The Three Stages of Menopause

May 7th 2016

Since every woman is different, talk to a doctor to learn what steps to take to reduce your symptoms during menopause. Women should also discuss options for reducing the risks of osteoporosis and heart disease after menopause ceases.


Perimenopause typically happens four years before actual menopause as the ovaries gradually make less and less estrogen. This process generally begins in a woman's 40s, but it can occur as soon as the 30s. Perimenopause may start eight to 10 years ahead of menopause. During the last one to two years of perimenopause, the estrogen drop quickens and becomes more noticeable.

Women still have regular periods during this stage and can still get pregnant. Estrogen levels may spike during this time, and the rise in hormones may create premenstrual syndrome symptoms. A woman may experience hot flashes, vaginal dryness, mood swings and diminished concentration.


Menopause marks the stage in a woman's life when the ovaries no longer produce egg cells and menstruation ceases. Menopause becomes an official diagnosis when a women goes 12 months without a period. The menopausal stage begins with a woman's last official period. A woman may still have hot flashes, dryness, mood swings and other symptoms of perimenopause.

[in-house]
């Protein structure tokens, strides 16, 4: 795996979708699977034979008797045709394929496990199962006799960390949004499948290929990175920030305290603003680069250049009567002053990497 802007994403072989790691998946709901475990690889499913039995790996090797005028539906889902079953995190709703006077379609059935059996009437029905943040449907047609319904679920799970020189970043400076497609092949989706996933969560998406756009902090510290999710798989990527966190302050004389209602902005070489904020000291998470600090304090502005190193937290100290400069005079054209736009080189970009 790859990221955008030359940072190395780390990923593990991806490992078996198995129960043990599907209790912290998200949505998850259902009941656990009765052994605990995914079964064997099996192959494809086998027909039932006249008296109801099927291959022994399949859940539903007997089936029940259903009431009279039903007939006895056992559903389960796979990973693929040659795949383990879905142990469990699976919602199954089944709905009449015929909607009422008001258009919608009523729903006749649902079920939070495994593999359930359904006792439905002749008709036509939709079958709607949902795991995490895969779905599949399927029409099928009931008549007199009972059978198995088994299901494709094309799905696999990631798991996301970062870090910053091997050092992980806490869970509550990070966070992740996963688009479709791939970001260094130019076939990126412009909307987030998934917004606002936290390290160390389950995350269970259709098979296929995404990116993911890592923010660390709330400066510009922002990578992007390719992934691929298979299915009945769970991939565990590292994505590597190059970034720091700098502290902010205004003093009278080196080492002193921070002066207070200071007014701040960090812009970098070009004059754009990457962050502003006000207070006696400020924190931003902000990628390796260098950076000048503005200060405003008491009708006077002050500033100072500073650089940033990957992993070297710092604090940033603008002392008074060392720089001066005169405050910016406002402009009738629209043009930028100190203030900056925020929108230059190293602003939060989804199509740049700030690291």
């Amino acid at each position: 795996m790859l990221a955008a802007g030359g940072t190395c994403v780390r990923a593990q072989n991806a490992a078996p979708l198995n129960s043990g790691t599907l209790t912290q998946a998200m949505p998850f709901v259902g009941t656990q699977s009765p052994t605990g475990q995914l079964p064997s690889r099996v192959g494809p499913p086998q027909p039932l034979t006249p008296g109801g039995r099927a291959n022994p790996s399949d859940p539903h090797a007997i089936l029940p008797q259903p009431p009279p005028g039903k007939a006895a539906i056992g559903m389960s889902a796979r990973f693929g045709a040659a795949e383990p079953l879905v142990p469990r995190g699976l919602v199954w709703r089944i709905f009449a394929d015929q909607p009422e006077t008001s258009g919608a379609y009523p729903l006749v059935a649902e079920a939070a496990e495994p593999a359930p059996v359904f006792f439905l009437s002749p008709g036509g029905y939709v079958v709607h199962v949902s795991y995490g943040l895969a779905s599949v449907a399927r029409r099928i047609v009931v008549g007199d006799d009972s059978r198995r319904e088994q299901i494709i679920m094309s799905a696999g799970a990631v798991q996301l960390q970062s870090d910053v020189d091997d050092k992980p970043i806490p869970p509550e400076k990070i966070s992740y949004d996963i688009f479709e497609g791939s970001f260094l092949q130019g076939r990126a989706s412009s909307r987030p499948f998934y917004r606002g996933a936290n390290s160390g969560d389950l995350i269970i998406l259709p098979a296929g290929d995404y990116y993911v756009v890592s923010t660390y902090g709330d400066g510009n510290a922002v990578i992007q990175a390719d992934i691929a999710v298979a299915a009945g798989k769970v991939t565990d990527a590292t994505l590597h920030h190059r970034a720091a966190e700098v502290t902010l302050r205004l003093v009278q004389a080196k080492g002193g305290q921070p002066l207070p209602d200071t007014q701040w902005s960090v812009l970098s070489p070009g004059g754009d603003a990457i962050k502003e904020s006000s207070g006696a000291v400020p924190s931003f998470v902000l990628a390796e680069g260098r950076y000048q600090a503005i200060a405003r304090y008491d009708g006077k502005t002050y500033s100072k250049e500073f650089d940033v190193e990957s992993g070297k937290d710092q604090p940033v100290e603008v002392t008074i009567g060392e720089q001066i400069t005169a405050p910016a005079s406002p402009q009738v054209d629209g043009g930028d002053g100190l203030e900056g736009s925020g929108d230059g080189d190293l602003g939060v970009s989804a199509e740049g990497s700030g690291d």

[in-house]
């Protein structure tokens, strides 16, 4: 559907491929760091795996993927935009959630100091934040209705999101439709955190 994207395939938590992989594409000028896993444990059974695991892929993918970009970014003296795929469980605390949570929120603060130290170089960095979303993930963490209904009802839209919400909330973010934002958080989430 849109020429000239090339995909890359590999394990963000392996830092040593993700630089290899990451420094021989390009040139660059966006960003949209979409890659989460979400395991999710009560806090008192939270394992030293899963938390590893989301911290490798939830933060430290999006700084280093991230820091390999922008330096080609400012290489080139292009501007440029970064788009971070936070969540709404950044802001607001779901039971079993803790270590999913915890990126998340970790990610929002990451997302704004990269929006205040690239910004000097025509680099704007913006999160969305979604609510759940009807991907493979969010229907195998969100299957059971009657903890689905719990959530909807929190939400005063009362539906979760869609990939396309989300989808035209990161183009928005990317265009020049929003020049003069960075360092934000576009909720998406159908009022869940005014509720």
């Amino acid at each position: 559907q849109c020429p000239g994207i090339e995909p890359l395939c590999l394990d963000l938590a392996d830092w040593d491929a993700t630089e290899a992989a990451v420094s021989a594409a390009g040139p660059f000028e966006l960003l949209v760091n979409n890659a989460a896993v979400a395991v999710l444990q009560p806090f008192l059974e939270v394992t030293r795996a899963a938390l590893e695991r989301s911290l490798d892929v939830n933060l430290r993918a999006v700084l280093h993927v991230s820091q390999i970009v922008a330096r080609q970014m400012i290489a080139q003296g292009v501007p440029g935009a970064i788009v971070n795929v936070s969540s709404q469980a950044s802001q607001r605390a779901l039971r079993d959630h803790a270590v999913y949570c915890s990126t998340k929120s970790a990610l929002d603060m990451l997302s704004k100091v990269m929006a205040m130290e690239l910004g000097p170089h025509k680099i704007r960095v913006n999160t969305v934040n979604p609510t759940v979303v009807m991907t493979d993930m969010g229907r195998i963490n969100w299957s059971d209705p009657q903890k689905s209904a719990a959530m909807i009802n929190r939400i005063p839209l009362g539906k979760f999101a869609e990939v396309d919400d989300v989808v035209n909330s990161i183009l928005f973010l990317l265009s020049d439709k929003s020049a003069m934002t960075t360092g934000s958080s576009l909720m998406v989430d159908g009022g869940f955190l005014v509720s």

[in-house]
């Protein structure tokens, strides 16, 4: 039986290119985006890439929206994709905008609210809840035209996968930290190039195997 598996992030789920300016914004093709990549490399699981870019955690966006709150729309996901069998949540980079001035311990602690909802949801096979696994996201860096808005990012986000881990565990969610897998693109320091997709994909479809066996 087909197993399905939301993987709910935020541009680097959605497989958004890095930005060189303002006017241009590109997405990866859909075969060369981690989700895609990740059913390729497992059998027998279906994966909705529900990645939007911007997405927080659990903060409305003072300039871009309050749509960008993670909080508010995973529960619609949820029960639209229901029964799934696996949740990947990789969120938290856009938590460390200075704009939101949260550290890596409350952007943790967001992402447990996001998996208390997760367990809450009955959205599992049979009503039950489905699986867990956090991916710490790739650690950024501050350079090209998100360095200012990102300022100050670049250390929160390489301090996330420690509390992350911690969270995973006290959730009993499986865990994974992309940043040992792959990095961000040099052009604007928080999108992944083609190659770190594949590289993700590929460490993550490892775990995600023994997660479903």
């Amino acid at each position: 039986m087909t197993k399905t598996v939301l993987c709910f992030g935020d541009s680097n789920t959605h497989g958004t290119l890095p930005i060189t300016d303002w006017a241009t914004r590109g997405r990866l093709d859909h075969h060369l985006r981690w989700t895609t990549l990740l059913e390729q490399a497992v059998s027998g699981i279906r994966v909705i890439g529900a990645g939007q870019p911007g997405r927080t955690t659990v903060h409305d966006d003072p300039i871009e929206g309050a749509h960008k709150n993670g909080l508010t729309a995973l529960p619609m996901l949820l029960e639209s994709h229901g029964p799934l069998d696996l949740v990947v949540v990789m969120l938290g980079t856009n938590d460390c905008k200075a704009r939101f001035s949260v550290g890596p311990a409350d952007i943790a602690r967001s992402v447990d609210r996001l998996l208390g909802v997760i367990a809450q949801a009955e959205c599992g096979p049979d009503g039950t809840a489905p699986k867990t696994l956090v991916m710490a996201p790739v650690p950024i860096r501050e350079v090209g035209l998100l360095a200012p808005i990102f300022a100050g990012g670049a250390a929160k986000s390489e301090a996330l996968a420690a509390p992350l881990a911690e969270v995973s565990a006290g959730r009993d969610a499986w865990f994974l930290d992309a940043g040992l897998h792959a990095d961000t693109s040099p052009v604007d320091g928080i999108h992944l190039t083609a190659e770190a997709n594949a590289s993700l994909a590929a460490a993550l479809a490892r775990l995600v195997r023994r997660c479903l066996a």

Biologically, postmenopause happens after a year of menopause. A woman can no longer become pregnant with eggs from her own ovaries because her body has stopped producing them. Menopausal symptoms ease during this time, but a woman may become vulnerable to long-term health effects of decreased estrogen levels at this point.

Doctors measure a substance called follicle-stimulating hormone, or FSH, to determine if a woman has reached postmenopause. FSH is made in the pituitary gland in the brain, and this substance can drastically change levels during a woman's transition to menopause.

A postmenopausal woman should have regular checkups for osteoporosis and heart disease. Medications, hormone therapy and healthy lifestyle changes may reduce the risk of these two conditions. Osteoporosis may lead to brittle bones because estrogen plays a role in preserving bone mass. Women lose an average of 25 percent of bone mass from menopause up to age 60.

Premature Menopause

Menopause generally occurs between the ages of 45 and 55. Some women may experience menopause early. This could happen due to a hysterectomy that removes the ovaries or chemotherapy that may damage the organs. Menopause before the age of 45 is called early menopause, and menopause before 40 is premature menopause.


Menopause occurs in three distinct yet gradual stages in a woman's life. The natural process happens independent of any medical procedure or surgical treatment. The three stages of menopause usually occur after age 40, but the exact age differs from woman to woman.

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